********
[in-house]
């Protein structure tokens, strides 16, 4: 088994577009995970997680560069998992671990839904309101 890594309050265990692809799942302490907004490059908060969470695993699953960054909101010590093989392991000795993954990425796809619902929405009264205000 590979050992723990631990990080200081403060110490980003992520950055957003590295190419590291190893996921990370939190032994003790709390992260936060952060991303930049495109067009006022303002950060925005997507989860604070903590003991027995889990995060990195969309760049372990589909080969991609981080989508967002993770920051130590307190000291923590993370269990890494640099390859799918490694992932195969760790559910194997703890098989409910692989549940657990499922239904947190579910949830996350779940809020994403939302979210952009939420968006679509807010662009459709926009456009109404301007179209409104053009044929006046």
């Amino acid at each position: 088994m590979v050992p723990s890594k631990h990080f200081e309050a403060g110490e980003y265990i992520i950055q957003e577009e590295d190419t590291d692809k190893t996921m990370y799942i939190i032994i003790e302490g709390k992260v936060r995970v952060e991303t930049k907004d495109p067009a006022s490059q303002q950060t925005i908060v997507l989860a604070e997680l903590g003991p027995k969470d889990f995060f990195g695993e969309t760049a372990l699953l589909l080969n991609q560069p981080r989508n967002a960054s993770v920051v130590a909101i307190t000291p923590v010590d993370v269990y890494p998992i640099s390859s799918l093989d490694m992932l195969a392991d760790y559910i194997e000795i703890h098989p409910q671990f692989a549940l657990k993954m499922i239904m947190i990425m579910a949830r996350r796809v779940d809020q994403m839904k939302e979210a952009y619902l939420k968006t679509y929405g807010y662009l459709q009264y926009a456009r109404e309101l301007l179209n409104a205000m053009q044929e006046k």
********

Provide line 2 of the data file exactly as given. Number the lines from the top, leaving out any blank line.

């Protein structure tokens, strides 16, 4: 088994577009995970997680560069998992671990839904309101 890594309050265990692809799942302490907004490059908060969470695993699953960054909101010590093989392991000795993954990425796809619902929405009264205000 590979050992723990631990990080200081403060110490980003992520950055957003590295190419590291190893996921990370939190032994003790709390992260936060952060991303930049495109067009006022303002950060925005997507989860604070903590003991027995889990995060990195969309760049372990589909080969991609981080989508967002993770920051130590307190000291923590993370269990890494640099390859799918490694992932195969760790559910194997703890098989409910692989549940657990499922239904947190579910949830996350779940809020994403939302979210952009939420968006679509807010662009459709926009456009109404301007179209409104053009044929006046």